“Moved—and such an infernal job as it was. You know the two vases I received as a present from my brother, at Leghorn; I wouldn't have taken $100 each, for them—”

“They are worth it; more too.”

“The carman dropped one out of his hands, broke it into a half bushel of flinders, and I hit the centre table upon which the other stood, with a chair, and broke it into forty pieces. But, that wasn't any thing, sir. My wife packed up the elegant set of china presented her by her sister, in a large clothes basket, and set it out in the hall, and while our Irish girl and the carman were carrying out a heavy trunk, the girl lost her balance and fell bump into the basket. She weighed over two hundred pounds—every article of the china was crushed into powder!”

“This was too bad,” said we, condolingly.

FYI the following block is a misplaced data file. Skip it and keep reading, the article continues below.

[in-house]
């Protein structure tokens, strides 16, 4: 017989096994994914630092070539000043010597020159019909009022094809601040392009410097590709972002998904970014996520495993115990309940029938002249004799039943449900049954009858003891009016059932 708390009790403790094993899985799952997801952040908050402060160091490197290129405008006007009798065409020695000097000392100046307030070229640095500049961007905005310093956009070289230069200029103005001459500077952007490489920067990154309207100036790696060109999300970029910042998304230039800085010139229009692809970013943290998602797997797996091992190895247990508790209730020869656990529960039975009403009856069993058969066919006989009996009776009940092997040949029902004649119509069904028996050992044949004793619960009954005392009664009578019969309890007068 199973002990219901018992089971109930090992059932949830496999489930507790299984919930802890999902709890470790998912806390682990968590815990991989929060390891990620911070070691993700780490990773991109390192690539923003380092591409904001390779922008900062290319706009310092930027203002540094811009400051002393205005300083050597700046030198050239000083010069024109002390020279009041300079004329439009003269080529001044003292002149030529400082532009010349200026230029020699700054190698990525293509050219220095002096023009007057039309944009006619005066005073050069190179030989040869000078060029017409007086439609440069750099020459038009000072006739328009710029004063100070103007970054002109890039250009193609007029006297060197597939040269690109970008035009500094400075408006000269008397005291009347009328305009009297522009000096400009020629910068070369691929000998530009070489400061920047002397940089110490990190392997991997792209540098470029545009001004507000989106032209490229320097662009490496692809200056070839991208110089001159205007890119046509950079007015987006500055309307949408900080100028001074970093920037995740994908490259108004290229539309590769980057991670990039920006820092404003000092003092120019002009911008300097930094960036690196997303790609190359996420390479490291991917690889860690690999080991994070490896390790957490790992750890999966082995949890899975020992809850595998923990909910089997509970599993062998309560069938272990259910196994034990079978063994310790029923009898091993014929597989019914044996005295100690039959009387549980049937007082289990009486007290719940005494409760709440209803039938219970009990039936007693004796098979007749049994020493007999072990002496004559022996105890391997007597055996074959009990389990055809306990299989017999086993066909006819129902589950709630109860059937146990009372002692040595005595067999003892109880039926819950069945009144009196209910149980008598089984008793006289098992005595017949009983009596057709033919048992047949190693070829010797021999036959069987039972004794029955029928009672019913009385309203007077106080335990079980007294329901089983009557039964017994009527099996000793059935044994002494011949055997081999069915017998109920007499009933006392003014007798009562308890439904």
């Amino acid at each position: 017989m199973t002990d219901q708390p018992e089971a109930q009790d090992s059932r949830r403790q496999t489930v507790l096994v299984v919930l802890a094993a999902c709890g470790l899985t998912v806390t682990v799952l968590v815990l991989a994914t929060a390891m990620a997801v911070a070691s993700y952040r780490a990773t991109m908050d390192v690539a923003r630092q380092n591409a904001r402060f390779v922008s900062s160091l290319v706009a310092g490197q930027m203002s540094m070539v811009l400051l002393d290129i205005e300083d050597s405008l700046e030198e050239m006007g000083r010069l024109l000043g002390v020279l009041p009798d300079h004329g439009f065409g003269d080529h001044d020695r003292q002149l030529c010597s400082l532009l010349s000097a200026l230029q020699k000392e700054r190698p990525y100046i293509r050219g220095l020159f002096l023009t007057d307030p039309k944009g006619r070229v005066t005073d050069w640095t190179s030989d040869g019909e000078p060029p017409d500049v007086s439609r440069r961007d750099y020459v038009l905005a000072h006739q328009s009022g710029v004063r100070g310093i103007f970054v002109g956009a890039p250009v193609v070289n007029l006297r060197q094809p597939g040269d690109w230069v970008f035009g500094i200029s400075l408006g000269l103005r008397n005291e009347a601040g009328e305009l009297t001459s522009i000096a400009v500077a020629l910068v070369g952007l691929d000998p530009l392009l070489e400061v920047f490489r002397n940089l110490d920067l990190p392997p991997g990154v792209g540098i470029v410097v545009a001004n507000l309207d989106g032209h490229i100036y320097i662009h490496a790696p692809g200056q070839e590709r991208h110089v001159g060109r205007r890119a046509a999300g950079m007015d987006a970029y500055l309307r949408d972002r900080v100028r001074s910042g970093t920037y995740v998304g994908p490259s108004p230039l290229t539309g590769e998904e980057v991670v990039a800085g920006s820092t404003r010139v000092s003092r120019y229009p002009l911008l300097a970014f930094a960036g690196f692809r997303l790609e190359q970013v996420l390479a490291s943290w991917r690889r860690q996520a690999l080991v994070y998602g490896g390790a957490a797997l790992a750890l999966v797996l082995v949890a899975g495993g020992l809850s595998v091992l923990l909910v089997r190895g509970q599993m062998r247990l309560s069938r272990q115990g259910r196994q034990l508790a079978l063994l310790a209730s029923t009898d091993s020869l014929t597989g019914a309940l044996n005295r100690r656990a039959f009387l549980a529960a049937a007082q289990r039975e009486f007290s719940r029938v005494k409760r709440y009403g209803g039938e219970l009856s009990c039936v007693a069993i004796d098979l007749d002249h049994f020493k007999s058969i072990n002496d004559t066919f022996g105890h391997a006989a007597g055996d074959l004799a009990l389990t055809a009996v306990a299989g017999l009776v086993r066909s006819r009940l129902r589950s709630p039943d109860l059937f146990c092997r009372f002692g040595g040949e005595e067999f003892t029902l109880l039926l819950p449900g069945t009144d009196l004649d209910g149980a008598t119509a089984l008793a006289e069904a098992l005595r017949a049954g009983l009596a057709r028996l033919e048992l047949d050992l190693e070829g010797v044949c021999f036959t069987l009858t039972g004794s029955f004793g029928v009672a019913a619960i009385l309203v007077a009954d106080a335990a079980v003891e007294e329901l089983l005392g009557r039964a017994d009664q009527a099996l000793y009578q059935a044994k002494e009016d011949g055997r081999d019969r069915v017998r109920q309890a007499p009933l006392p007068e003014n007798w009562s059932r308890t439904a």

“Our carpets were torn in getting them up, for I had them put down fast and tight, never supposing they'd come up until thread-bare and out of fashion; they were stained and daubed. The veneering of the piano and other furniture is scratched and torn; a hundred small matters are mutilated. Franklin thought a few moves was as bad as a fire; one move convinces me that the old man was right. But, my dear fellow, I won't bore you with my miseries. We are now moved, and look comfortable again. Call and see us, do. Good bye.”

About a fortnight after meeting Perriwinkle, one evening we went up town to see him and his lady. Mrs. P., before marriage, was an uncommon even-tempered and most amiable woman. She had now been married about six months. Upon entering the parlor we found Mrs. P. laboring under much “excitement,” and poor Peter—he was doing his best to pacify and soothe her—